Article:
JavaScript Stylesheets (Antiquated)

Much of a browser’s work is manipulating the display, and much of its display code already has been exposed for JavaScripting. So it seemed only natural, perhaps even relatively easy, for the developers at Netscape to implement JavaScript Stylesheets (JSS). Based on the World Wide Web Consortium (W3C)-recommended CSS model, outlined in Chapter 8, this alternative document style technology lets you prescribe display properties for all the various HTML elements, either inline as tag attributes, at the document level, or for an entire document collection.

JSS is antiquated. Even the inventor eschews support for JSS entirely in favor of the standard CSS2. We are strong proponents of reasonable standards, and now that the CSS2 model is fully supported in HTML 4 and XHTML, we can’t recommend that you use anything but CSS-standard stylesheets.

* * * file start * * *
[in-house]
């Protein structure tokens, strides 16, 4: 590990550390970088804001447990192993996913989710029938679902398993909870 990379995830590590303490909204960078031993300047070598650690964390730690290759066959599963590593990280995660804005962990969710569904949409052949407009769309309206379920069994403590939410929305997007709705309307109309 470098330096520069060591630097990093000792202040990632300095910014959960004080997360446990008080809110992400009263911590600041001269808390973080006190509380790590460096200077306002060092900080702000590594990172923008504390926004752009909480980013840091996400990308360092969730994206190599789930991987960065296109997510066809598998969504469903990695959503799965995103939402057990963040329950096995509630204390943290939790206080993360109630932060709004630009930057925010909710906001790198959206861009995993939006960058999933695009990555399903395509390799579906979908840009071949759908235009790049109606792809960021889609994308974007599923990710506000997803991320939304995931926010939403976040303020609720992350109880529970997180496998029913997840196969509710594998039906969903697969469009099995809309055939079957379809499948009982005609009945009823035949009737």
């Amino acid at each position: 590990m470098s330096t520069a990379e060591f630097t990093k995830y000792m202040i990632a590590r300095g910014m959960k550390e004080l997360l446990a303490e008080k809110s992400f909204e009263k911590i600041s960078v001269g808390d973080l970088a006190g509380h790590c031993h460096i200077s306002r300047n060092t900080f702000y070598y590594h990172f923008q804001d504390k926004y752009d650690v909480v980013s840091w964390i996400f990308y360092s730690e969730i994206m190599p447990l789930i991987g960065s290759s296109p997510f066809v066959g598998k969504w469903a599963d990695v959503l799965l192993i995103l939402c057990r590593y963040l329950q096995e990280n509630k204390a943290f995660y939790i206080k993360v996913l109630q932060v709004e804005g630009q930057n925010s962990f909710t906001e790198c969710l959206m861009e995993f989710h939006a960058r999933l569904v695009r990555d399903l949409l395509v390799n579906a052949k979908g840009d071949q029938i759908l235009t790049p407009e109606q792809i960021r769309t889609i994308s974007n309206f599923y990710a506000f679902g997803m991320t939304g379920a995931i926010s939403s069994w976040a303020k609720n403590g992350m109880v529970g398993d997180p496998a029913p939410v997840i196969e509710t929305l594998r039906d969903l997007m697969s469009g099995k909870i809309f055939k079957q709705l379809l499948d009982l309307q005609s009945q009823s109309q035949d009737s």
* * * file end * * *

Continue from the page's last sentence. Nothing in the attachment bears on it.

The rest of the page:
We thoroughly discuss the concepts and ideas behind stylesheets—specifically, Cascading Style Sheets—in Chapter 8, so we won’t repeat ourselves here. Rather, we address only how to create and manipulate styles with JavaScript here purely for historical reasons. Before forging ahead in this section, we recommend that you first absorb the information in Chapter 8.

JavaScript Stylesheet Syntax

Netscape versions 4 and earlier implemented JSS by extending several existing HTML tags and defining a few objects that store your document’s styles. Netscape no longer supports JSS, nor does any other browser.

External, document-level, ...

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